"Well, they are definitely interesting creatures," he said.
"So," Isabel said.
Holloway directed his attention back to the infopanel. "Of course you can come out, Isabel," he said. "I'll be happy to see you. I don't know where I'll put put you, but I'll be happy to see you." you, but I'll be happy to see you."
"Thank you, Jack," Isabel said. "Don't worry. You won't even notice I'm there."
Holloway cracked a smile. I doubt that, I doubt that, he thought to himself. he thought to himself.
He glanced back over to the cat thing, which had finished its drink. Holloway had expected the creature to be eating its fruit, but what it was doing was taking a second slice of bindi and hefting it and the first slice under an arm. Then it sat, used its legs and feet to drag its fuzzy b.u.t.t over to the edge of the kitchen counter, and jumped off. One of the bindi slices fell out of its grip when it landed; the cat thing collected it and then set off for the door.
"When do you want me?" Isabel asked.
"What?" Holloway said. He had been distracted by the cat thing.
"When do you want me to show up?" Isabel said. "I don't want to get in the way of your schedule."
"When do you want want to show up?" Holloway asked. By now the cat thing had completed its journey to the door, and stood by it, as if waiting for someone to open it. It coughed. Holloway picked up the infopanel and started to move to the door, but then Carl got up from where he was sitting by the work desk. to show up?" Holloway asked. By now the cat thing had completed its journey to the door, and stood by it, as if waiting for someone to open it. It coughed. Holloway picked up the infopanel and started to move to the door, but then Carl got up from where he was sitting by the work desk.
"I'd like to be there this afternoon, to be honest," Isabel said. "But I have things I need to do here first."
"I thought you said you didn't have any work these days," Holloway said. Carl had walked to the dog door and stepped through. As he went through, the cat thing slipped under Carl and out the door, the dog's hindquarters following.
"I didn't didn't have any work," Isabel said. "And then someone apparently found a huge sunstone deposit, and I've been told to prepare a biological impact report, double time." have any work," Isabel said. "And then someone apparently found a huge sunstone deposit, and I've been told to prepare a biological impact report, double time."
"Sorry," Holloway said. He walked over to door.
"You should be," Isabel said. "Because the biological and ecological impact is going to be huge. The exploitation office here has filed an ecological exception request with CEPA. They want to tear out that seam as fast as they can get to it. It's going to make a huge mess of things, and they want me to sign off on it."
"Are you going to?" Holloway asked.
"I don't think I have much choice," Isabel said. "The jungle flora and fauna in the area they want to exploit aren't significant or unique. The biome scans and the robotic sampling I've done in the area don't show any unusual species. ZaraCorp can argue that it's not tearing up anything that can't be replanted or couldn't move back in from other parts of the jungle when they're done. That it will still wreak havoc with the area regardless is sort of an aside."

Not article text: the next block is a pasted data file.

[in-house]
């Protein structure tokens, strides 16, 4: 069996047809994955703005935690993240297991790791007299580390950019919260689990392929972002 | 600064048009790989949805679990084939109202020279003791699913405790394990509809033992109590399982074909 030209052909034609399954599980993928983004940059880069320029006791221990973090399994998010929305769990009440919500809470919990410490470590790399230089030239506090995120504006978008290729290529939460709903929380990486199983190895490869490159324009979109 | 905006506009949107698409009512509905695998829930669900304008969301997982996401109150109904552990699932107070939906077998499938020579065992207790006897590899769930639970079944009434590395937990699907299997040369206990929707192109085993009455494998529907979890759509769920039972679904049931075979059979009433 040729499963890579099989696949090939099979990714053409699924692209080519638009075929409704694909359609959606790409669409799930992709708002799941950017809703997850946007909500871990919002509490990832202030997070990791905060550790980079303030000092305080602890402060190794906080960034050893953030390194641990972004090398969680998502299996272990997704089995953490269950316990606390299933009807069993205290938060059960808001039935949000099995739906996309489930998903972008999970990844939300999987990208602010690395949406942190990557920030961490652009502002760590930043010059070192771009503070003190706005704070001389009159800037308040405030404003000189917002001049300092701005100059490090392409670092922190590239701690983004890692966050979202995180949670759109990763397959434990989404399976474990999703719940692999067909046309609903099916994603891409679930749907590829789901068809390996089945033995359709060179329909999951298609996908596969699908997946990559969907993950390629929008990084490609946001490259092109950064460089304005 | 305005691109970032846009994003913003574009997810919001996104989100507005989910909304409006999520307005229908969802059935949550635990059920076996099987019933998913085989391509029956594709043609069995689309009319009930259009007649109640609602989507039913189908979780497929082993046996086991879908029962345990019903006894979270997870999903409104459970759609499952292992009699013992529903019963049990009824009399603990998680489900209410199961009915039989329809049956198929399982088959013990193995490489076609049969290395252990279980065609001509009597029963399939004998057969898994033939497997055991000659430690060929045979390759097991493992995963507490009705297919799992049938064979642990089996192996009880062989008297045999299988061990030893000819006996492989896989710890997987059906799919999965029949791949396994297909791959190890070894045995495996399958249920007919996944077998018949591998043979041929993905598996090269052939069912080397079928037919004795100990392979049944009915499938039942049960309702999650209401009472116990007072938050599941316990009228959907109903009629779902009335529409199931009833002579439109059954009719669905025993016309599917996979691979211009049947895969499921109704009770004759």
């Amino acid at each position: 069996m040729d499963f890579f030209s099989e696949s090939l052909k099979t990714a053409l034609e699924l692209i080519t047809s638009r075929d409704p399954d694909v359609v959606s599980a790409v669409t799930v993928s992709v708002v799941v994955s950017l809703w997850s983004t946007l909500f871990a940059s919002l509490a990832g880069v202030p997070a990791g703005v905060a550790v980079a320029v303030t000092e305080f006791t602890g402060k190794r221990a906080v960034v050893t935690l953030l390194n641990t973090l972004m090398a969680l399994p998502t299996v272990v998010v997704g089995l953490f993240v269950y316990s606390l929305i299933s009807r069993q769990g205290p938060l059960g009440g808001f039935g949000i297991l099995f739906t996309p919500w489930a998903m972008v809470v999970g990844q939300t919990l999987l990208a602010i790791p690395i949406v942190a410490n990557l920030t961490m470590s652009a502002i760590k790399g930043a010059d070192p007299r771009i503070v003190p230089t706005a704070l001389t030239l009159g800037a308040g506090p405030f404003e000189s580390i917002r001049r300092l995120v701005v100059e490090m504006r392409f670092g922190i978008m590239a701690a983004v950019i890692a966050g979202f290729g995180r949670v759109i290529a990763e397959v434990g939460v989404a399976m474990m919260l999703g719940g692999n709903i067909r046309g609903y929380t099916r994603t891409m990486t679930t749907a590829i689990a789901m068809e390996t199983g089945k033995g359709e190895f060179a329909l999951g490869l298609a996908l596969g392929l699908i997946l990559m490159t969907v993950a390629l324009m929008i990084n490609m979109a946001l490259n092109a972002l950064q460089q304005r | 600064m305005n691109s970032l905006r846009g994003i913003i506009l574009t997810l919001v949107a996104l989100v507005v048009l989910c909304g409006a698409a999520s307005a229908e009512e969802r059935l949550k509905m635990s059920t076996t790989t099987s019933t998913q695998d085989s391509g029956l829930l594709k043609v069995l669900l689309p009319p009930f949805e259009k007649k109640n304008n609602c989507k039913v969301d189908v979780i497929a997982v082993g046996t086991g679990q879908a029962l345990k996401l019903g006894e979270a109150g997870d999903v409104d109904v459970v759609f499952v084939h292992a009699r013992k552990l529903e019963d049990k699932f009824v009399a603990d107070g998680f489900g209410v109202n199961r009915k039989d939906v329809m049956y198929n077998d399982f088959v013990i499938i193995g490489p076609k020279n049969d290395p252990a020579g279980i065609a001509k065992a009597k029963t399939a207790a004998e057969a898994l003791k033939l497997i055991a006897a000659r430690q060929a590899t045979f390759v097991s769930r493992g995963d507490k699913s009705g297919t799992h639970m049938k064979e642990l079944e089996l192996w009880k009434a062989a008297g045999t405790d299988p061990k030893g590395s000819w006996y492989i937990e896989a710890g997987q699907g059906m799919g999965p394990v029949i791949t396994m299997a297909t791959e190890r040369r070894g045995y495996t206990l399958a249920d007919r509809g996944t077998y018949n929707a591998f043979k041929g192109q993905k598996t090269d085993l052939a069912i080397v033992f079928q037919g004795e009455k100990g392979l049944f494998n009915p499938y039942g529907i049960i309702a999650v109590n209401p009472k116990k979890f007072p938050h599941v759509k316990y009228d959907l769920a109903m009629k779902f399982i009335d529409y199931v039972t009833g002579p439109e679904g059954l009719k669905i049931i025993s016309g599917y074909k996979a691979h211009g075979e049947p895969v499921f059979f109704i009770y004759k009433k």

Holloway stepped through the door of his cabin and walked outside. Carl was sitting near the door, lazily thumping his tail. Holloway walked over to him and patted his head. The cat thing had walked over to the spikewood Holloway had seen it leave by on its last visit.
"Anyway, an eco exception request means extra work," Isabel continued. "I'm getting through it as fast as I can, but I don't see me being able to get out there for three more days at least, and more likely four."
"Four days works for me," Holloway said.
"All right," Isabel said. "I'll see you then, then. Don't make any more major biological discoveries until then, okay?"
The cat thing looked up into the spikewood and opened its mouth. It gave another little coughing sound, as it had at the door. The leaves of the spikewood moved slightly, and out of the foliage four forms emerged, small, furry, catlike. They looked down at the cat thing and then slowly descended.
"I promise nothing," Holloway said.
"You always were difficult," Isabel said.
"I thought you liked that about me," Holloway said.
"Not really," Isabel said.
"You could have told me that earlier," Holloway said.
"I'm pretty sure I did," Isabel said.
"Oh," Holloway said. "Sorry."
By this time the first of the new cat things had made its way over to the creature Holloway knew. The two animals appeared to b.u.mp foreheads gently, and then Holloway's cat thing took one of the bindi slices, broke it, and offered half of it to the new creature. It did the same to each of the creatures when they came up to it. Soon all the new creatures were munching quite contentedly on the fruit.
"I'll forgive you this time because you're being so nice to me," Isabel said.
"Thanks," Holloway said.
"I'll give you a call when I'm ready to head your way," Isabel said.
"Sounds good," Holloway said.
"I know you bought supplies when you came to town, but is there anything you need from here?" Isabel said. "Something you forgot?"
By now the creatures had finished their food and were looking at Holloway and Carl curiously. Carl was waving his tail furiously at the new arrivals. Traitor, Traitor, Holloway thought again. Carl's mind-reading powers seemed to be suppressed for the moment. Holloway thought again. Carl's mind-reading powers seemed to be suppressed for the moment.